“We’ve seen more women come in, and more people over 35,” Creed said.

In the meantime, Taco Bell is relying on its alliance with Frito-Lay for growth. “We believe we can add 2,000 new restaurants in the next 10 years, because what we have is proprietary and exclusive. Nobody else can make a Cool Ranch Doritos taco. And that’s just in the U.S.,” says Creed.

And therein lies one big difference between Taco Bell and its corporate siblings. Creed is an Australian veteran of Unilever. He joined Yum Brands, parent company of Taco Bell, KFC, and Pizza Hut, in 2001 and he became CEO in early 2011.

An Australian who sells Mexican food to Americans: This is how globalization is lived today.

American fast-food concepts have proven to be enormously successful overseas, and the stocks of fast-food companies are in large measure bets on people in developing markets picking up tastes for burgers, shakes, and pizzas. McDonald’s gets about two thirds of its sales from overseas. Yum Brands is often described as a Chinese restaurant company that happens to be based in Kentucky; most of the KFCs and Pizza Huts open today are now outside the U.S., with thousands of units alone in China.

In contrast, Taco Bell is surprisingly domesticated. “We only have about 280 restaurants outside the U.S., and they are largely in Canada,” Creed said. There are none in Mexico (understandable). But south of south of the border, Taco Bell is popular (less understandable). “We have a pretty good presence in Central America,” Creed said. There are three in India—roughly one for every 400 million Indians. Why hasn’t Taco Bell gone more global? Creed says KFC and Pizza Hut were bigger to begin with, and the food they sell is more familiar to people in China and the Philippines than Taco Bell’s. “If you go to Asia, how many cows do you see?” Creed asked.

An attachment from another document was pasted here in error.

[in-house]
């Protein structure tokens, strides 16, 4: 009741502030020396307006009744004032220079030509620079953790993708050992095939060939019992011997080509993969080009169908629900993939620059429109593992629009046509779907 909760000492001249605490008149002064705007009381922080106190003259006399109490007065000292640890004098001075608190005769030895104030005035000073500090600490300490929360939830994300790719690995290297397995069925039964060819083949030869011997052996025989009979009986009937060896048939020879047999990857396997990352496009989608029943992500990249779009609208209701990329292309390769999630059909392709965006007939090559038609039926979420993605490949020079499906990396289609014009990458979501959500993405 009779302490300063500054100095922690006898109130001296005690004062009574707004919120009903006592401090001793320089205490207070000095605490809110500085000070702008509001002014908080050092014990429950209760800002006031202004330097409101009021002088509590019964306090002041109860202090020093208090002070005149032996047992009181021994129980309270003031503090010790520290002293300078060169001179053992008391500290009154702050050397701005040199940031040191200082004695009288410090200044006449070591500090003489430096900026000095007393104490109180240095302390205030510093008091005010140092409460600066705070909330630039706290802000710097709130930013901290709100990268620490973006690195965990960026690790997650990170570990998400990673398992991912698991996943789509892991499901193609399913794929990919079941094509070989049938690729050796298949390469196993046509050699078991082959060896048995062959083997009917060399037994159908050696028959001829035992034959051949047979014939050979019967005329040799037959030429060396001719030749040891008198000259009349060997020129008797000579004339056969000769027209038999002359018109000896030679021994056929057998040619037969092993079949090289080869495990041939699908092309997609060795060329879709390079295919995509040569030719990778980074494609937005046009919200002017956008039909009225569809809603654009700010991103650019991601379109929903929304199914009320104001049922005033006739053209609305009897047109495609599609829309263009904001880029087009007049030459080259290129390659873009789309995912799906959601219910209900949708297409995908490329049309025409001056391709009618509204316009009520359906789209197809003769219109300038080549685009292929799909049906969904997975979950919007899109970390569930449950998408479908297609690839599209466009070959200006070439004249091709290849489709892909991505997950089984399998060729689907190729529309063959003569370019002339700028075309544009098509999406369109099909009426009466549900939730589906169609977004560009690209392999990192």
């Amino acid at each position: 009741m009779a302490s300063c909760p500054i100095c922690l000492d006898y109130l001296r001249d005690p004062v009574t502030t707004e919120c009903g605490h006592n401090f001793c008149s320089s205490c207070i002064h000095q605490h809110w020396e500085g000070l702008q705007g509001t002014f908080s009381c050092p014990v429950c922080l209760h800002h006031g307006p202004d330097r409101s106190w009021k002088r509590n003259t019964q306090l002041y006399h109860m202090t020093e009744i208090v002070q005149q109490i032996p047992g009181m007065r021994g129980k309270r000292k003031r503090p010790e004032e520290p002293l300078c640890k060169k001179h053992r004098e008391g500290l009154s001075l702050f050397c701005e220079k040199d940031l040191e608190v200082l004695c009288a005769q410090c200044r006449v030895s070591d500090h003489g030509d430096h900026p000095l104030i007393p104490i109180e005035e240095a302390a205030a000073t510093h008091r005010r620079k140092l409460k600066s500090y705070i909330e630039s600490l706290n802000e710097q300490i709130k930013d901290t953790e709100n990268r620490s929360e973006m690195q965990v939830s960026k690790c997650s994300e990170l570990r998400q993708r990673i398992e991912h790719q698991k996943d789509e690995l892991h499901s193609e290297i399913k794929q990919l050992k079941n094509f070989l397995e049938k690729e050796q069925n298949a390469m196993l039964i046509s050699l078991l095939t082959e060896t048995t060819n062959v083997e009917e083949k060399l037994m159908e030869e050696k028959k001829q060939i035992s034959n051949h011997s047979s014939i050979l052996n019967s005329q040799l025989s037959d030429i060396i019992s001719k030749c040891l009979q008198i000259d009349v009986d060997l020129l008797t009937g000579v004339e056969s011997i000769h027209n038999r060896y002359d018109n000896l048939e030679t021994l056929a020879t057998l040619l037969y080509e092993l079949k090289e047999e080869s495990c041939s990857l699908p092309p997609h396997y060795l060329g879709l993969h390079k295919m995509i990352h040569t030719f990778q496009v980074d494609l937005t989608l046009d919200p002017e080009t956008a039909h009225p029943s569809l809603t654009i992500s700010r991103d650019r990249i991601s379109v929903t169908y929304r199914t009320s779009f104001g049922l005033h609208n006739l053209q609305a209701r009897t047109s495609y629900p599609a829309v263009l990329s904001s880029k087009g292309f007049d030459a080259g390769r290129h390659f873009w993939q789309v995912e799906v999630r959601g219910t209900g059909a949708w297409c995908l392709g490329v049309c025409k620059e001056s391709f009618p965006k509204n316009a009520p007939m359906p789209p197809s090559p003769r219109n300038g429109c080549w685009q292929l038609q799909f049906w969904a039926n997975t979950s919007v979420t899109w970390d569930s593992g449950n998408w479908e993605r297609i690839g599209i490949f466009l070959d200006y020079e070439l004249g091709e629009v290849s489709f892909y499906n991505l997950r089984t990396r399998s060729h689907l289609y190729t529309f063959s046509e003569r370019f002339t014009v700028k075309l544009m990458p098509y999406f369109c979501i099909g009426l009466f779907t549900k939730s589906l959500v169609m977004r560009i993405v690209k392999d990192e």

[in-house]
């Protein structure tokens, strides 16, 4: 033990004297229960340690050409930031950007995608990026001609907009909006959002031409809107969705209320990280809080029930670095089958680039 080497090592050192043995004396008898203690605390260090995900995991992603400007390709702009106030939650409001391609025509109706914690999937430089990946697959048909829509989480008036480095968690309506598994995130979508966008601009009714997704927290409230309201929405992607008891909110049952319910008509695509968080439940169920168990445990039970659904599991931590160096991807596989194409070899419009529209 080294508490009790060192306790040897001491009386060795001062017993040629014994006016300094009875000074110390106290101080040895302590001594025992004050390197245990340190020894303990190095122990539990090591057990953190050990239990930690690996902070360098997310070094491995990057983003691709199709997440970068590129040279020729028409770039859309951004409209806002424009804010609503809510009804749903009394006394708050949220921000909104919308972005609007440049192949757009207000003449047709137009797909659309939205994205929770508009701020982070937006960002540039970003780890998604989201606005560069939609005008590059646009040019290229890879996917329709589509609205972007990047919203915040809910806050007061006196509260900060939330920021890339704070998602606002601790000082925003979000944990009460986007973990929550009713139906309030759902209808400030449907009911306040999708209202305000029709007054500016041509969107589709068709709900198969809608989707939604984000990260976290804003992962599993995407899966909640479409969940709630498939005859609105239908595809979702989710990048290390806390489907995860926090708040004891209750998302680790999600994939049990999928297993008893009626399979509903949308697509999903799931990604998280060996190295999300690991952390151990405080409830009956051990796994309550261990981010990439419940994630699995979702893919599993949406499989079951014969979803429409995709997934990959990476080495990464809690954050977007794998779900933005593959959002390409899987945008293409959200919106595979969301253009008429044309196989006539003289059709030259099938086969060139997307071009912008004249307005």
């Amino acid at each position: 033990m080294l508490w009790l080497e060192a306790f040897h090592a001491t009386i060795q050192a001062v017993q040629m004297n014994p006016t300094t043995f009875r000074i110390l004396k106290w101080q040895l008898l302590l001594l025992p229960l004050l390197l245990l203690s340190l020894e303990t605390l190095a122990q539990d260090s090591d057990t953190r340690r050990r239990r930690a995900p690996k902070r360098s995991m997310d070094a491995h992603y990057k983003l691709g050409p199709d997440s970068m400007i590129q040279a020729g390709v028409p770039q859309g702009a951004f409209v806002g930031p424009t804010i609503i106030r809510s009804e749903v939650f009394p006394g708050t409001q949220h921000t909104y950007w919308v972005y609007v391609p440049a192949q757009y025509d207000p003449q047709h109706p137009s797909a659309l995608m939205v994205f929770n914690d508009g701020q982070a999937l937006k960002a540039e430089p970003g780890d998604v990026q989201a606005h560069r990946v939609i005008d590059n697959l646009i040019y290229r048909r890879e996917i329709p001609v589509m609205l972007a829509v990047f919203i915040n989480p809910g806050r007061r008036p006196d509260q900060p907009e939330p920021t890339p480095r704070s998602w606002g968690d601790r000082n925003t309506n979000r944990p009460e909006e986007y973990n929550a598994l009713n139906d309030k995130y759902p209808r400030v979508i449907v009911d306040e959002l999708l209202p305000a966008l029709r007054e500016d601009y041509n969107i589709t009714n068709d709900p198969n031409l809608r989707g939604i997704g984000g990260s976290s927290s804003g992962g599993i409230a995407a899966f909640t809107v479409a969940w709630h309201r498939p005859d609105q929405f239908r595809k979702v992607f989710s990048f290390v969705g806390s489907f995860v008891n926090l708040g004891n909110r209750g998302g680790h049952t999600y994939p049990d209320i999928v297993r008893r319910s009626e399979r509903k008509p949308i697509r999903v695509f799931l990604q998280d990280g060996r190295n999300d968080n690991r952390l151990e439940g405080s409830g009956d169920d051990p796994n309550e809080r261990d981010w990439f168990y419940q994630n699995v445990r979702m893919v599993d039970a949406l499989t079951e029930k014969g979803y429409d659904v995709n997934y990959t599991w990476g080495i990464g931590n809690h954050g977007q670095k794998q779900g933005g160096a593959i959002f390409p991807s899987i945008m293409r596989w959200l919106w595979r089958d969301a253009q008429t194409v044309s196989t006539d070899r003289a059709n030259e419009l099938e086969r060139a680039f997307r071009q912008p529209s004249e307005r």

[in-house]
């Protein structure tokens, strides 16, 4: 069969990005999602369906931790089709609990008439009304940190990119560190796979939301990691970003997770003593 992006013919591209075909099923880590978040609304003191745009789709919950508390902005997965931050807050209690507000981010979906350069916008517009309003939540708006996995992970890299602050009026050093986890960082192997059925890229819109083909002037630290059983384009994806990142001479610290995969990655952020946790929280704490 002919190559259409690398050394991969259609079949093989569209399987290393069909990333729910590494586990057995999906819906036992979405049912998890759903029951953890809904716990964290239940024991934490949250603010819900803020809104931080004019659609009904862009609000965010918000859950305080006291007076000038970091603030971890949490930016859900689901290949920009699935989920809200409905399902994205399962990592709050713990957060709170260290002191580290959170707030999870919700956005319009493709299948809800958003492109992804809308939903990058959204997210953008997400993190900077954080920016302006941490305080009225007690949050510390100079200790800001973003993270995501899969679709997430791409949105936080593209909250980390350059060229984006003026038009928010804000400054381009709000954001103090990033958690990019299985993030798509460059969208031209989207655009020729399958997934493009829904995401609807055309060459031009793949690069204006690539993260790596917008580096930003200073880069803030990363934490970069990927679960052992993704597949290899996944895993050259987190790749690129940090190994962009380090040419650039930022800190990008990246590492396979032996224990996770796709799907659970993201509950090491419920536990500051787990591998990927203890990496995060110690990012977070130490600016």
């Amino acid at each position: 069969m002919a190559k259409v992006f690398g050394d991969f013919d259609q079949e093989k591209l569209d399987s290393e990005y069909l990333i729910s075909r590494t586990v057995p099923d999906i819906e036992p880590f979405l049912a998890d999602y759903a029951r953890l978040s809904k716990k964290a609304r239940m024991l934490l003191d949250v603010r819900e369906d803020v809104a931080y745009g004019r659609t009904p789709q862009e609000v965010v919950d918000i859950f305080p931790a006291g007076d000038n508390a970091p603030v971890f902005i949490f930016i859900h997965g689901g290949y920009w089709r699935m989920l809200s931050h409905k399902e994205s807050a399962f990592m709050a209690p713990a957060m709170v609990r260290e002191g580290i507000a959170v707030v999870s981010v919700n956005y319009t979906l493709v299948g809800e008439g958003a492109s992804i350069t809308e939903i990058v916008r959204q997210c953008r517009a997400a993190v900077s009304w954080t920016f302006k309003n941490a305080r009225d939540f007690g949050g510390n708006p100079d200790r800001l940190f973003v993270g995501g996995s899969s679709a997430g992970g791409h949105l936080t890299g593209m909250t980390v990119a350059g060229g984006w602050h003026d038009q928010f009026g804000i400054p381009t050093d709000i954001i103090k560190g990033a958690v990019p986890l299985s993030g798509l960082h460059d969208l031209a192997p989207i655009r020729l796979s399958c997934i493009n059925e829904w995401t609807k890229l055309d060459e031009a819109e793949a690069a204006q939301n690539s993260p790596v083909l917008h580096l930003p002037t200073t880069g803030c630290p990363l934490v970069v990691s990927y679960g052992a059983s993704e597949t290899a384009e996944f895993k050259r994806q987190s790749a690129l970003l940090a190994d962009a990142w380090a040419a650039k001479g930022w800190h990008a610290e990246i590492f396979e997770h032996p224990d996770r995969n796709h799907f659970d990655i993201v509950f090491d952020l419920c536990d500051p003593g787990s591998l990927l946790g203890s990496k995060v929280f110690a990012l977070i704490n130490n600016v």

Of course, one of the problems with expanding rapidly overseas is dealing with quality issues posed by foreign supply chains. Yum Brands’s KFC has seen its sales suffer in the wake of concerns about the safety of chicken production in China. And Europe’s horsemeat scandal has led to an inadvertent innovation at Taco Bell: caballo burritos. “It’s a Europe issue,” said Creed. But since the supply chains in Europe and U.S. are separate, the frat boys in Boulder, Colorado pounding a half-dozen Cool Ranch Dorito Locos Tacos should have nothing to fear.

Food quality is just one challenge the fast-food industry faces. The business is labor intensive, the health police are growing in number and influence, and the Obama administration, having pushed a new health-care policy, is now agitating for a higher minimum wage. Creed says his company takes all the changes in stride, which is easier to do when you’re growing. “Obamacare doesn’t come into effect until 2014, and we’ve got a good handle on what we think this health-care bill will cost per restaurant,” he said.

Nor does he believe it will force the company to jettison full-time workers. “We know that the productivity of our full-time employees exceeds that of our part-time workers.” Also, Creed views issues like wages and benefits through another lens. “We’ve done some research. The top thing that customers look at is how people treat their employees. They’ll judge us not just on quality of food, but on how we treat our team members.”

In a country that is raising a new generation of food snobs, asking to be judged on labor relations rather than taste may be a smart long-term move for restaurant chains that specialize in low-brow fare. In the meantime, Taco Bell’s sales are surging on the strength of a Dorito taco. What a country.